Kawhi Leonard is now super max eligible (third year anniversary of the contract signed on July 16, 2015) to receive a five-year $221 million extension from the Spurs. If Leonard is traded, the most he could receive in an extension (six months after the trade) would be $108 million over four-years (starting in 2019-20). Leonard would be eligible to sign a five-year $190 million contract as a free agent with the team acquiring him or four-years $141 million with a team that has cap space. Leonard would not be super max eligible as a free agent with the new team acquiring him even if he earned All-NBA honors in 2018-19.

Leonard is still trying to force a trade, and that remains at a standstill.

Where do things stand? Everyone involved is waiting for someone else to blink

San Antonio is waiting for the L.A. Lakers or Philadelphia (or anyone else, such as Toronto) to make what they see as an acceptable offer. Those other teams are holding out their best trade pieces — the Lakers with both Brandon Ingram and Kyle Kuzma, the Sixers with Markelle Fultz, etc. — waiting for the Spurs to accept less, closer to what recent big name player trades (DeMarcus Cousins, Paul George) went for. Complicating it all is Leonard’s inexperienced management team, which does not have long-standing relationships with teams, has communicated different things at times, and teams just do not know if they can trust them.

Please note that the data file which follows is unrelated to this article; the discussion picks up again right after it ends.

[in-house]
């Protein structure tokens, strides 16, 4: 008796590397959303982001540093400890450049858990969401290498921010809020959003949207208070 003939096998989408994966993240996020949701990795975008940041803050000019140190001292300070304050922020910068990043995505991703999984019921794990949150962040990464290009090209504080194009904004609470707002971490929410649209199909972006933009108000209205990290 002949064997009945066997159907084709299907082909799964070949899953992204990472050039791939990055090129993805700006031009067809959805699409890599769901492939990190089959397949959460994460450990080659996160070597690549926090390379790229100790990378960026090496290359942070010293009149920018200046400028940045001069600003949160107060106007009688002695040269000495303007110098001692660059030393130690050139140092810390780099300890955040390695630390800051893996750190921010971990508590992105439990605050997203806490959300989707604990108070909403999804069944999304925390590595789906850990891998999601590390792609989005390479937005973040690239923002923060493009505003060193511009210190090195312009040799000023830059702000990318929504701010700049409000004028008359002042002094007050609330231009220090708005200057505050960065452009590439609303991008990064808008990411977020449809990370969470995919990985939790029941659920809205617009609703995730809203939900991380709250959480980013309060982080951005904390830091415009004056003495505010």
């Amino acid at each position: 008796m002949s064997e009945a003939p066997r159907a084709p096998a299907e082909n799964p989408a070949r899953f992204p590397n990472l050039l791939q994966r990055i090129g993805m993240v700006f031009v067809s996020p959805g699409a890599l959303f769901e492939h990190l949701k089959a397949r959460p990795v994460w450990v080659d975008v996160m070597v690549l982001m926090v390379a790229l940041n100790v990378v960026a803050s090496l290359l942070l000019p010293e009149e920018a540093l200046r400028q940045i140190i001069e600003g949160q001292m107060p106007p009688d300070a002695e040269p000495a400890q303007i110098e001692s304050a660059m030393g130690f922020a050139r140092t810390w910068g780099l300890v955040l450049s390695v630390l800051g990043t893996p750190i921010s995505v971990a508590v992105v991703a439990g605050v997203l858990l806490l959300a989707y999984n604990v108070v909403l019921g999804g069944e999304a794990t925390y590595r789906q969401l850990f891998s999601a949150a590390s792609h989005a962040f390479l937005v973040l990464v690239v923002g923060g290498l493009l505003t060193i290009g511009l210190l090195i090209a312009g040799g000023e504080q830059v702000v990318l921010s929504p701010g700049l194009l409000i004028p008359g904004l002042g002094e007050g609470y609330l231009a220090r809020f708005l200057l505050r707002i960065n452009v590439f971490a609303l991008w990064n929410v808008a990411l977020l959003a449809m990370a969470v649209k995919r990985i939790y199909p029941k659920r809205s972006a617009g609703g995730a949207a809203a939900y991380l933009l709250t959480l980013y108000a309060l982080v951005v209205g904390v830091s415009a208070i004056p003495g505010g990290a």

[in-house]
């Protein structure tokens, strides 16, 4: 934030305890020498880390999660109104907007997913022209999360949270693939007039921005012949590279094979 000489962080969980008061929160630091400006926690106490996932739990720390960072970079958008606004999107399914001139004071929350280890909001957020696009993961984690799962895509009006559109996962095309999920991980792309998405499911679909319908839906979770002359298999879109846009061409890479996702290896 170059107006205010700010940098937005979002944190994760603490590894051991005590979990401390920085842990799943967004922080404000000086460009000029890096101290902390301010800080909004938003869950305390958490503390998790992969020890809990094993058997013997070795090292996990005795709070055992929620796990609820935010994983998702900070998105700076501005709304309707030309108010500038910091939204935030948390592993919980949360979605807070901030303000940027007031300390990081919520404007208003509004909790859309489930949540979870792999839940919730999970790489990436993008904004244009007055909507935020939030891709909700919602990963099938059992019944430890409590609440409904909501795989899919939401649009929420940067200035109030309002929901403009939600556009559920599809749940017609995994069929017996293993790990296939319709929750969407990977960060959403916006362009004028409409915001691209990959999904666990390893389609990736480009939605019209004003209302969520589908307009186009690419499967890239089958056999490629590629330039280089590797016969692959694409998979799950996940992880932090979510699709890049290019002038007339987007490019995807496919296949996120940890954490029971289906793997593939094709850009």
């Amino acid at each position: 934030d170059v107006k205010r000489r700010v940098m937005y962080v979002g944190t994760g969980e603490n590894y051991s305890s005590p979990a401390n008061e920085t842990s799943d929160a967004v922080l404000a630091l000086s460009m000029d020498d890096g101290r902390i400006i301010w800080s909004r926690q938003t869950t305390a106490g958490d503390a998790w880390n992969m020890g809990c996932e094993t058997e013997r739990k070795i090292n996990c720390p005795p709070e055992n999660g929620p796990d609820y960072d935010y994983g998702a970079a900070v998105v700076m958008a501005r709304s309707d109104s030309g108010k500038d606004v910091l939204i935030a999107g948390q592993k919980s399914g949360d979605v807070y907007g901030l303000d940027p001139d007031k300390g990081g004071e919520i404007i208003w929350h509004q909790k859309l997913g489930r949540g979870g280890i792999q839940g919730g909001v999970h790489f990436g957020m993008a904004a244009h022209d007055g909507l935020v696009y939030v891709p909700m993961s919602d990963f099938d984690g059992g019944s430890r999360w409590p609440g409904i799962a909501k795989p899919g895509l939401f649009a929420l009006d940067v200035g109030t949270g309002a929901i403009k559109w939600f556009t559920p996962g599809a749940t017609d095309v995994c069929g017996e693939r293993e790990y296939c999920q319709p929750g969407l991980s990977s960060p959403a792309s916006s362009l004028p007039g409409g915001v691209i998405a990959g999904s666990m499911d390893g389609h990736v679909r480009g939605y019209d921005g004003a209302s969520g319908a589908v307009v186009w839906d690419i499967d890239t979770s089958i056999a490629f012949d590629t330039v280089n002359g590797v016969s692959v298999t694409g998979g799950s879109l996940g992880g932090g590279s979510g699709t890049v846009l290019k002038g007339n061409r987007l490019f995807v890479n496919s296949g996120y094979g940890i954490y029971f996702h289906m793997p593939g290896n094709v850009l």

There are conflicting reports and I’ve heard conflicting things from sources, down to the most fundamental issues: Does Leonard want to be a Laker, or does he not want to play with LeBron? Whatever the answer, every day this drags out the Spurs lose leverage.

Even so, this could drag out into training camp. Or longer.

Grizzlies sign second-round pick Jevon Carter to multiyear contract

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MEMPHIS, Tenn. (AP) — The Memphis Grizzlies have signed second-round pick Jevon Carter to a multiyear deal.